A small but critical relationship in the film was the one between Durga and Indir Thakurun, the aunt-niece bond leading them to close ranks whenever either of them landed in any kind of problem. The 'villain' of this piece was Sarbajaya, whose maternal instincts often overruled any civility that she could have offered her sister-in-law. In such a context, it is particularly distressing that it was Durga who discovered her aunt's dead body and the sickening thud with which Indir's body falls is a devastating end to the relationship.
Sunday, January 17, 2016
For the last several years I have been waiting for the restored version of the Apu Trilogy and when it released (theatrically in the US), I waited patiently for at least the DVDs to come to India. When that did not happen, I went to Amazon USA, bought the set and had it shipped to India – easily the most expensive individual piece of cinema I have bought.
I expected to not like it as much as my earlier viewings because I was now a cynical, jaded, middle-aged man – immune to (and far away from) the Bengali fandom of the legendary director. My reaction to Pather Panchali – which I watched today – was one of stunned silence, broken by the occasional tear.
Pather Panchali – to borrow a phrase that came nearly six decades after it – was EPIC. I cannot recommend it enough.
From my earlier viewings of Pather Panchali, my most abiding memories were some of the striking scenes – the train scene, the sweet seller scene, Indir Thakurun’s death, Durga’s death and so on. I expected to be wowed by those visuals once again and more so, because this was on a restored print. But while the visuals were more vivid than anything I had seen before, what struck me this time was the purity of the emotions, realness of the relationships and the consistency of characterisations. And I say this not only in the context of this film but the entire Trilogy.
The ups and downs of their married life, the ebb and flow of their relationship is from a film made in 1956 and a book written in the 1930s… and yet, it is so real that I could recognize them in scenes that I see with married couples today. If this is not a triumph of characterization, I don’t know what is.
Durga and Apu form a very real pair of siblings, the kind of relationship that is again heartbreakingly real and only possible when the elder sibling is a girl. Apu’s devotion to his sister and Durga’s protective arm around her brother form some of the most beautiful scenes in the film. Again, the relationship stood out this time – even more than the beauty of the scenes they did together. Their chasing of the sweet-seller after having to say no to his wares establishes both the joys and sorrows of their lives succinctly and evocatively.
For me, the defining scene of Pather Panchali is the one where Apu gets ready for school after Durga’s death and walks down the village path alone – especially when contrasted with the earlier scene of Apu and Durga together.
One thing that struck me while watching the film today was that Durga had no photographs and Apu’s memory of his sister would have got obscured with time. Or maybe not. Maybe the memories grew vivid as his imagination would have taken over the fading memories.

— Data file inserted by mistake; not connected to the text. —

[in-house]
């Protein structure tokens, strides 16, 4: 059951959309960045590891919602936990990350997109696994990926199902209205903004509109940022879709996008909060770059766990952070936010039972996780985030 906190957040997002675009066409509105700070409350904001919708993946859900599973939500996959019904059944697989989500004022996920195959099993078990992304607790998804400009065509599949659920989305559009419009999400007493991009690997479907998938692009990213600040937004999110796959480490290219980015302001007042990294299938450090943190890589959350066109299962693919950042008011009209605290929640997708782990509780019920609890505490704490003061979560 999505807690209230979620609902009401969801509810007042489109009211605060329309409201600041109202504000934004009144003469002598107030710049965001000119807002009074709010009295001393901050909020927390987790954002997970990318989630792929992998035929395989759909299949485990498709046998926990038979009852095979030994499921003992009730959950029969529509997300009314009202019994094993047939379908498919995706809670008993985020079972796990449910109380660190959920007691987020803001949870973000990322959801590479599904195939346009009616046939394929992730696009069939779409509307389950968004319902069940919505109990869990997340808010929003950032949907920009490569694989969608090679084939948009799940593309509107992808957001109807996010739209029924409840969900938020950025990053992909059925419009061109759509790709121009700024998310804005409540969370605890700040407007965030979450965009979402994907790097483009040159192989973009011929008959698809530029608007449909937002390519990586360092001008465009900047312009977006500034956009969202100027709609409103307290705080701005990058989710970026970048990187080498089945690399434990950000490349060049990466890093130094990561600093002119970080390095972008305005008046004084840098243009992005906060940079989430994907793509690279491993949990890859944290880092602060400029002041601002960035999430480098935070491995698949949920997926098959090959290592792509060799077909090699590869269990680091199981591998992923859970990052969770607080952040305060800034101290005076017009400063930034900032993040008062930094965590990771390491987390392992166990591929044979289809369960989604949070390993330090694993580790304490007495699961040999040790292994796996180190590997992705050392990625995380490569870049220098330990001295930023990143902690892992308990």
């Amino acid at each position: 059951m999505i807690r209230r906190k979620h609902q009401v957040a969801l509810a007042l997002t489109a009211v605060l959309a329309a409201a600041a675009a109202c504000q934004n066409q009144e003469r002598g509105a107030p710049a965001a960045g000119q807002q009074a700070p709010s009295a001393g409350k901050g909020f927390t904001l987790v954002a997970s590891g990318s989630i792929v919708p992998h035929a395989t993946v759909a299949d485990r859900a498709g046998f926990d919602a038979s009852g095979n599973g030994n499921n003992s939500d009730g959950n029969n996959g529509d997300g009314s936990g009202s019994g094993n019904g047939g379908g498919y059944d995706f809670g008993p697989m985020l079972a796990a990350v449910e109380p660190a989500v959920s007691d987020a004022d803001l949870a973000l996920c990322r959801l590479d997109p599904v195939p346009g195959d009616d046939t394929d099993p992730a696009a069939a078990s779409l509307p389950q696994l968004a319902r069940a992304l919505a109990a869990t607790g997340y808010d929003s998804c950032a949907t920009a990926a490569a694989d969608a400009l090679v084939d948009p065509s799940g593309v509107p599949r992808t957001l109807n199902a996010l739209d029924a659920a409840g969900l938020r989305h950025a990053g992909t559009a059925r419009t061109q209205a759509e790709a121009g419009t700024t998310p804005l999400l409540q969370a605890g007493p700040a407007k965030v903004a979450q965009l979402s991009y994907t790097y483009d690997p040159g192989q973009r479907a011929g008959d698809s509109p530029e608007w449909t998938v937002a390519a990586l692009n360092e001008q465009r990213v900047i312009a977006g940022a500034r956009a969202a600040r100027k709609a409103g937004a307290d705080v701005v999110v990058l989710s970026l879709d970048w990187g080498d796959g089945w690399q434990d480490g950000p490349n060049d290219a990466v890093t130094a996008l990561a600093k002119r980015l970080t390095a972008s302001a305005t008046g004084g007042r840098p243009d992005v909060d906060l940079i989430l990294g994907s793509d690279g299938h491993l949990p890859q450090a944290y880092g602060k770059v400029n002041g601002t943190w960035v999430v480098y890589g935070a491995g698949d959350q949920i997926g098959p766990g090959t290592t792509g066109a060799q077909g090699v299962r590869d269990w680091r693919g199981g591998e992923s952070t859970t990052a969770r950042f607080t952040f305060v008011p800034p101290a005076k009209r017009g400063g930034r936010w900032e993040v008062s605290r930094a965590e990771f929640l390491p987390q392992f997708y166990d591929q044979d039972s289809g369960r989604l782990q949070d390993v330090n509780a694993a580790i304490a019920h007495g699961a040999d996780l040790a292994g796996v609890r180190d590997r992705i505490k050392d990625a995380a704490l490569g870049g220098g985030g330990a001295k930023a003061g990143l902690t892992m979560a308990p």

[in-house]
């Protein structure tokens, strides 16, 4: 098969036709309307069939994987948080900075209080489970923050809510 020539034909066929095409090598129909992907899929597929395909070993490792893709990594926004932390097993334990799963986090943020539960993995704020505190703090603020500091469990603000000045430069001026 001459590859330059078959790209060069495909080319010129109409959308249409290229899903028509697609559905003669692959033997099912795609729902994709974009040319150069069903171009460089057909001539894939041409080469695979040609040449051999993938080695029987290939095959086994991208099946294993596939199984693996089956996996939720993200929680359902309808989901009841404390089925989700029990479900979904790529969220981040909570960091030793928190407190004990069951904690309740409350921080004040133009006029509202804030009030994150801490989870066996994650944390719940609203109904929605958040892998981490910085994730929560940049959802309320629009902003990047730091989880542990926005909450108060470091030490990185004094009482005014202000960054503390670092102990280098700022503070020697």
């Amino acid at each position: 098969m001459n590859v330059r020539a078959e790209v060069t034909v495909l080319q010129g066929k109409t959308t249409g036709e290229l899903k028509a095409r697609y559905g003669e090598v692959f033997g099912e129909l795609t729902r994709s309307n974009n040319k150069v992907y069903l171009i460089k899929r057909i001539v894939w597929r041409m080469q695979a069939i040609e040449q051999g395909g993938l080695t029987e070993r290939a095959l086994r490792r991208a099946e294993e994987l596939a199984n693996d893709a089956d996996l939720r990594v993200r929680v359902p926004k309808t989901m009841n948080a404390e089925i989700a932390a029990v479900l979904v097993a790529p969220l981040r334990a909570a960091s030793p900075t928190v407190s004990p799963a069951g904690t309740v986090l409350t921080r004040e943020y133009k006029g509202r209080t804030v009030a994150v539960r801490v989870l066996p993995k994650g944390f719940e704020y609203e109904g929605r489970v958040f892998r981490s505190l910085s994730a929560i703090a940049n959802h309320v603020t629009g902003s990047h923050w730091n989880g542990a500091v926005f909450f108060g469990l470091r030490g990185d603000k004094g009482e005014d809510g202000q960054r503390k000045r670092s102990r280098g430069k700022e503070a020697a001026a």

I could go on and on about Pather Panchali and I will probably come back to it later. For the time being, I will end with two characters that stood out more this time than the earlier times.
Chunibala Devi (playing Indir Thakurun) turns in a remarkable performance, given that it comes from a person who was more than eighty years of age when she did the film. Her emotions, her voice, her physical gestures are so perfect that it is difficult to accept her scenes as anything other a documentary. In this restored version, you could even see her parched leathery skin and her tattered saree – one a testament to the director’s casting skills and the other to the crew’s attention to detail.
Tulsi Banerjee (as the teacher-schoolmaster) stood out in his short screen-time – his bulging eyes providing a canvas of expressiveness and his mannerisms bringing the character alive. This role was, of course, the precursor to an even more fantastic role he did in Paraspathar a couple of years later.
The DVD has some excellent supplementary material, all unseen and delightful.
A Long Time on the Little Road is an audio track of Satyajit Ray reading out his account of the making of the film (the text version of which appeared in Sight and Sound magazine). The beauty of the account is matched perfectly by the mellifluous quality of his voice.
An interview of Soumitra Chatterjee has him talking about the impact Pather Panchali – both book and film – had on the Bengali psyche and he is his usual articulate, Ray-fanboy self!
The most delightful part – for me – was an interview of Shampa Srivastava, who played the young Durga in the film (and was credited as Runki Banerjee) and is Karuna Banerjee’s daughter. She had some beautiful recollections of the shooting and listening to her recounting them in an American accent (while pronouncing the Bengali names correctly) was just amazing. [I never ever imagined I would find an actor of Pather Panchali on LinkedIn but I did! Here.]
Two short interviews of Ravi Shankar (who composed the music) and Soumyendu Roy (who was a camera assistant on Pather Panchali and became Ray’s cinematographer later on) brought out interesting angles to the making of this classic.
Many students of filmmaking have said that they have learnt from Ray’s films. I am not sure how much they gleaned from Pather Panchali because it seems – to me – not a craftsman’s output that one can learn from but the production of a genius working at the peak of his powers.I am neither a film expert nor a student of filmmaking. I can only confess to being completely blown away by the film. I don’t think I have learnt anything from Pather Panchali. I just know I am a better human being for having seen it.